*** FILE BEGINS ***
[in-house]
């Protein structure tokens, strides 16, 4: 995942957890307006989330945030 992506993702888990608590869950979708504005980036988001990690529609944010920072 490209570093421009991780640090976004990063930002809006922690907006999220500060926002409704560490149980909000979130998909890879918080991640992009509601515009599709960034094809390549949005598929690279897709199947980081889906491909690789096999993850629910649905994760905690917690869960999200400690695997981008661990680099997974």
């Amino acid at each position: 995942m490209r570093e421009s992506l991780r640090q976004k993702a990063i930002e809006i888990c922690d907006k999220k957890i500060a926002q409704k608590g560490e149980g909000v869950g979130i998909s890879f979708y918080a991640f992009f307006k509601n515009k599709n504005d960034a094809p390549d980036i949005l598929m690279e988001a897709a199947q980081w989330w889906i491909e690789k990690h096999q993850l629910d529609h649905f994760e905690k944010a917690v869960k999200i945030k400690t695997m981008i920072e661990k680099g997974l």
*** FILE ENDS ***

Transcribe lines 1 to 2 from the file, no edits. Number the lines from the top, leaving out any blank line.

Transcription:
[in-house]
């Protein structure tokens, strides 16, 4: 995942957890307006989330945030 992506993702888990608590869950979708504005980036988001990690529609944010920072 490209570093421009991780640090976004990063930002809006922690907006999220500060926002409704560490149980909000979130998909890879918080991640992009509601515009599709960034094809390549949005598929690279897709199947980081889906491909690789096999993850629910649905994760905690917690869960999200400690695997981008661990680099997974």